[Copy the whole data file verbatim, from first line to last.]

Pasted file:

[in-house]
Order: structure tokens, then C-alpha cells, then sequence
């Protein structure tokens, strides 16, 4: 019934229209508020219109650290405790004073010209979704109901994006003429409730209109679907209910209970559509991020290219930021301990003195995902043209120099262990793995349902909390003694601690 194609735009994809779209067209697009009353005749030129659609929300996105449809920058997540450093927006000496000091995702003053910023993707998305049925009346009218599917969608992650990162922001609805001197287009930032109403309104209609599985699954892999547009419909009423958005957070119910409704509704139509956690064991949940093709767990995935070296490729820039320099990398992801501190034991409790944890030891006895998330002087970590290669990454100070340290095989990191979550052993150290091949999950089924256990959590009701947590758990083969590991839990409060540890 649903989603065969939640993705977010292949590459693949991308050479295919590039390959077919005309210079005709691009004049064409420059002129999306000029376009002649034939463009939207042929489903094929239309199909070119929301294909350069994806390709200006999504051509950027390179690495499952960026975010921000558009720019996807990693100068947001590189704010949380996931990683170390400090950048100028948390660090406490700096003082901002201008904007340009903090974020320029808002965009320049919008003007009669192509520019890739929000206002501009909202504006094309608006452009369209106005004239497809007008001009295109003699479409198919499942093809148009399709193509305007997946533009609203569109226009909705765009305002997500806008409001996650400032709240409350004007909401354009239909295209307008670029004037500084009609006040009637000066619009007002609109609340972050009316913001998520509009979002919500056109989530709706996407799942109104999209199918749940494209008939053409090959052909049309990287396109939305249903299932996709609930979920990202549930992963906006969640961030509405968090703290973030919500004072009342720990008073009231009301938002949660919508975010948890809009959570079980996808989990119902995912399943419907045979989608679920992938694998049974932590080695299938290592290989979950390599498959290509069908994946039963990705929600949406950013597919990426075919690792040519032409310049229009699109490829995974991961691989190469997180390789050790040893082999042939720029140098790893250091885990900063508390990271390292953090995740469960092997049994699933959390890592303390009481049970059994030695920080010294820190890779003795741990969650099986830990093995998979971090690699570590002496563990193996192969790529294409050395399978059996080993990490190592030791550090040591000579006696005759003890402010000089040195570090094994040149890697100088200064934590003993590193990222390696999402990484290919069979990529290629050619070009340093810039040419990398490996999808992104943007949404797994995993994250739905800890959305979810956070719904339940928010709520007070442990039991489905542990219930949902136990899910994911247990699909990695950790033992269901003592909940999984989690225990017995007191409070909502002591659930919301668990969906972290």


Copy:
[in-house]
Order: structure tokens, then C-alpha cells, then sequence
């Protein structure tokens, strides 16, 4: 019934229209508020219109650290405790004073010209979704109901994006003429409730209109679907209910209970559509991020290219930021301990003195995902043209120099262990793995349902909390003694601690 194609735009994809779209067209697009009353005749030129659609929300996105449809920058997540450093927006000496000091995702003053910023993707998305049925009346009218599917969608992650990162922001609805001197287009930032109403309104209609599985699954892999547009419909009423958005957070119910409704509704139509956690064991949940093709767990995935070296490729820039320099990398992801501190034991409790944890030891006895998330002087970590290669990454100070340290095989990191979550052993150290091949999950089924256990959590009701947590758990083969590991839990409060540890 649903989603065969939640993705977010292949590459693949991308050479295919590039390959077919005309210079005709691009004049064409420059002129999306000029376009002649034939463009939207042929489903094929239309199909070119929301294909350069994806390709200006999504051509950027390179690495499952960026975010921000558009720019996807990693100068947001590189704010949380996931990683170390400090950048100028948390660090406490700096003082901002201008904007340009903090974020320029808002965009320049919008003007009669192509520019890739929000206002501009909202504006094309608006452009369209106005004239497809007008001009295109003699479409198919499942093809148009399709193509305007997946533009609203569109226009909705765009305002997500806008409001996650400032709240409350004007909401354009239909295209307008670029004037500084009609006040009637000066619009007002609109609340972050009316913001998520509009979002919500056109989530709706996407799942109104999209199918749940494209008939053409090959052909049309990287396109939305249903299932996709609930979920990202549930992963906006969640961030509405968090703290973030919500004072009342720990008073009231009301938002949660919508975010948890809009959570079980996808989990119902995912399943419907045979989608679920992938694998049974932590080695299938290592290989979950390599498959290509069908994946039963990705929600949406950013597919990426075919690792040519032409310049229009699109490829995974991961691989190469997180390789050790040893082999042939720029140098790893250091885990900063508390990271390292953090995740469960092997049994699933959390890592303390009481049970059994030695920080010294820190890779003795741990969650099986830990093995998979971090690699570590002496563990193996192969790529294409050395399978059996080993990490190592030791550090040591000579006696005759003890402010000089040195570090094994040149890697100088200064934590003993590193990222390696999402990484290919069979990529290629050619070009340093810039040419990398490996999808992104943007949404797994995993994250739905800890959305979810956070719904339940928010709520007070442990039991489905542990219930949902136990899910994911247990699909990695950790033992269901003592909940999984989690225990017995007191409070909502002591659930919301668990969906972290």